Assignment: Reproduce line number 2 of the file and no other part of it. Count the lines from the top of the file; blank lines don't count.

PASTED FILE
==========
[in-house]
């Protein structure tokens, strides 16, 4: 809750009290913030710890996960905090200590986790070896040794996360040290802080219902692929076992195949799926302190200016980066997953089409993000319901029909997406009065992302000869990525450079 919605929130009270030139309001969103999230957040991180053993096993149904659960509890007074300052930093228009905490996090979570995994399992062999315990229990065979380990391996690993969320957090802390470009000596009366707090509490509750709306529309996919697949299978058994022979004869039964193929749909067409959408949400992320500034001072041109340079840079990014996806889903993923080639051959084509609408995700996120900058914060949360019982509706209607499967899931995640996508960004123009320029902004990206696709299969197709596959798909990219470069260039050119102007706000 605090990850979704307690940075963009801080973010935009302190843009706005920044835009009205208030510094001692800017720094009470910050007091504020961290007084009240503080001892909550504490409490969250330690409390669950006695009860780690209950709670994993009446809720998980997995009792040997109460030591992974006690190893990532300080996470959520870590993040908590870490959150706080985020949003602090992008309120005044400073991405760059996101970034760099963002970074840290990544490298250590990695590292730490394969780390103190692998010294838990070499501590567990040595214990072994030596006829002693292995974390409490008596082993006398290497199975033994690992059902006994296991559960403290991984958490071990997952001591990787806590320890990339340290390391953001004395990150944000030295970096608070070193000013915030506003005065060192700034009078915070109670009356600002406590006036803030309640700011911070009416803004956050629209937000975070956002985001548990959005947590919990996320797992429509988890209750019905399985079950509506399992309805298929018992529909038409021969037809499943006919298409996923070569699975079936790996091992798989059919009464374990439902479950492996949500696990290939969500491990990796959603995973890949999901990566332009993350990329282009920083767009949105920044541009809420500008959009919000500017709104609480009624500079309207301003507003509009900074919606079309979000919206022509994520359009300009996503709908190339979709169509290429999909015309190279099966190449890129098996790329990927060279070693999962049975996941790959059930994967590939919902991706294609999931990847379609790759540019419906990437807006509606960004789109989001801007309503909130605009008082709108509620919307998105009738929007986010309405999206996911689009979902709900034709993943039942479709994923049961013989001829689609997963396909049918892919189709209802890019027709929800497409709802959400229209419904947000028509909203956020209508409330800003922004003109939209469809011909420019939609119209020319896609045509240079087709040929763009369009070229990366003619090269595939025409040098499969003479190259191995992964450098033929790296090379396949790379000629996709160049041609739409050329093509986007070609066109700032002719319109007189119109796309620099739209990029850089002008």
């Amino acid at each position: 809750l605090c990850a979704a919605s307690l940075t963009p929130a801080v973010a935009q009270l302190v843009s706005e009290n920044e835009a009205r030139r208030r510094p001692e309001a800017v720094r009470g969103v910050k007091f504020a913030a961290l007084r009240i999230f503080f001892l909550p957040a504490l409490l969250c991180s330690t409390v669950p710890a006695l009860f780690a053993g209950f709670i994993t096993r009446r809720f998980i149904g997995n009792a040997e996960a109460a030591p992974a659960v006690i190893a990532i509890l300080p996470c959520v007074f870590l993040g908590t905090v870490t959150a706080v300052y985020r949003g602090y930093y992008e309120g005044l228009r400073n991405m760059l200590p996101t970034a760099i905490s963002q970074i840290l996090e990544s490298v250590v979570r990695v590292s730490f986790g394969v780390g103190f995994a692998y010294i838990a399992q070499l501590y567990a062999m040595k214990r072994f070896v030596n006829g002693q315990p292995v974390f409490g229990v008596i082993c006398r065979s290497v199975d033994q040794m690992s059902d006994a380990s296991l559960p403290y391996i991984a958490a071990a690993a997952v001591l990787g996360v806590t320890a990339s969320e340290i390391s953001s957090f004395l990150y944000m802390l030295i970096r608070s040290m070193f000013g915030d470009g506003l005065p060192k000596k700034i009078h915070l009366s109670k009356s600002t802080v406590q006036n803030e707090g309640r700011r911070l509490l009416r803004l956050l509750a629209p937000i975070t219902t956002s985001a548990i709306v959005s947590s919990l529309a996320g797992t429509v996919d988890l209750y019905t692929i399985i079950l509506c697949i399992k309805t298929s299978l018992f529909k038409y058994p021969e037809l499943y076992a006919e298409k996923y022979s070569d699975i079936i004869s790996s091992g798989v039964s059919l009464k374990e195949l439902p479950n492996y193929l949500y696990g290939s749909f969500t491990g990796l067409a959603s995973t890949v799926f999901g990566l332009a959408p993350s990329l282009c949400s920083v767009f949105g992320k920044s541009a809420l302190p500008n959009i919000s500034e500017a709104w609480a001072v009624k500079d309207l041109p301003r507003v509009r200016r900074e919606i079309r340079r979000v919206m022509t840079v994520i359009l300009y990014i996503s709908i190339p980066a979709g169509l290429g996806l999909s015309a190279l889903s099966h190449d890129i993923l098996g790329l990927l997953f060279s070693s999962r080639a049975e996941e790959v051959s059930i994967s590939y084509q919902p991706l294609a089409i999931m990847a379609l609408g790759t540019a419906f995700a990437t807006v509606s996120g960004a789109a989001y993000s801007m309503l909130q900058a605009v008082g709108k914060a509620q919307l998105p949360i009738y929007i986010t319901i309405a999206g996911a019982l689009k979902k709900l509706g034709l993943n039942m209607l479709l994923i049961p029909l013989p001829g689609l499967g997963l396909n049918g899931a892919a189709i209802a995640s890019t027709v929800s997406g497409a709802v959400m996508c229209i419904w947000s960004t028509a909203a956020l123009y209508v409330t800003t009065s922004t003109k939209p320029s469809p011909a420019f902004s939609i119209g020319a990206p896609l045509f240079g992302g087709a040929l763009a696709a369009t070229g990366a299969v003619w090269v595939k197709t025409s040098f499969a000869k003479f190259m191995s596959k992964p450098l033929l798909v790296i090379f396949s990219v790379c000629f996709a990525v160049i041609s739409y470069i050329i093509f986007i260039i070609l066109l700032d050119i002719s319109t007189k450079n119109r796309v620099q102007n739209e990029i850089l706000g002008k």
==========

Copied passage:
């Protein structure tokens, strides 16, 4: 809750009290913030710890996960905090200590986790070896040794996360040290802080219902692929076992195949799926302190200016980066997953089409993000319901029909997406009065992302000869990525450079 919605929130009270030139309001969103999230957040991180053993096993149904659960509890007074300052930093228009905490996090979570995994399992062999315990229990065979380990391996690993969320957090802390470009000596009366707090509490509750709306529309996919697949299978058994022979004869039964193929749909067409959408949400992320500034001072041109340079840079990014996806889903993923080639051959084509609408995700996120900058914060949360019982509706209607499967899931995640996508960004123009320029902004990206696709299969197709596959798909990219470069260039050119102007706000 605090990850979704307690940075963009801080973010935009302190843009706005920044835009009205208030510094001692800017720094009470910050007091504020961290007084009240503080001892909550504490409490969250330690409390669950006695009860780690209950709670994993009446809720998980997995009792040997109460030591992974006690190893990532300080996470959520870590993040908590870490959150706080985020949003602090992008309120005044400073991405760059996101970034760099963002970074840290990544490298250590990695590292730490394969780390103190692998010294838990070499501590567990040595214990072994030596006829002693292995974390409490008596082993006398290497199975033994690992059902006994296991559960403290991984958490071990997952001591990787806590320890990339340290390391953001004395990150944000030295970096608070070193000013915030506003005065060192700034009078915070109670009356600002406590006036803030309640700011911070009416803004956050629209937000975070956002985001548990959005947590919990996320797992429509988890209750019905399985079950509506399992309805298929018992529909038409021969037809499943006919298409996923070569699975079936790996091992798989059919009464374990439902479950492996949500696990290939969500491990990796959603995973890949999901990566332009993350990329282009920083767009949105920044541009809420500008959009919000500017709104609480009624500079309207301003507003509009900074919606079309979000919206022509994520359009300009996503709908190339979709169509290429999909015309190279099966190449890129098996790329990927060279070693999962049975996941790959059930994967590939919902991706294609999931990847379609790759540019419906990437807006509606960004789109989001801007309503909130605009008082709108509620919307998105009738929007986010309405999206996911689009979902709900034709993943039942479709994923049961013989001829689609997963396909049918892919189709209802890019027709929800497409709802959400229209419904947000028509909203956020209508409330800003922004003109939209469809011909420019939609119209020319896609045509240079087709040929763009369009070229990366003619090269595939025409040098499969003479190259191995992964450098033929790296090379396949790379000629996709160049041609739409050329093509986007070609066109700032002719319109007189119109796309620099739209990029850089002008």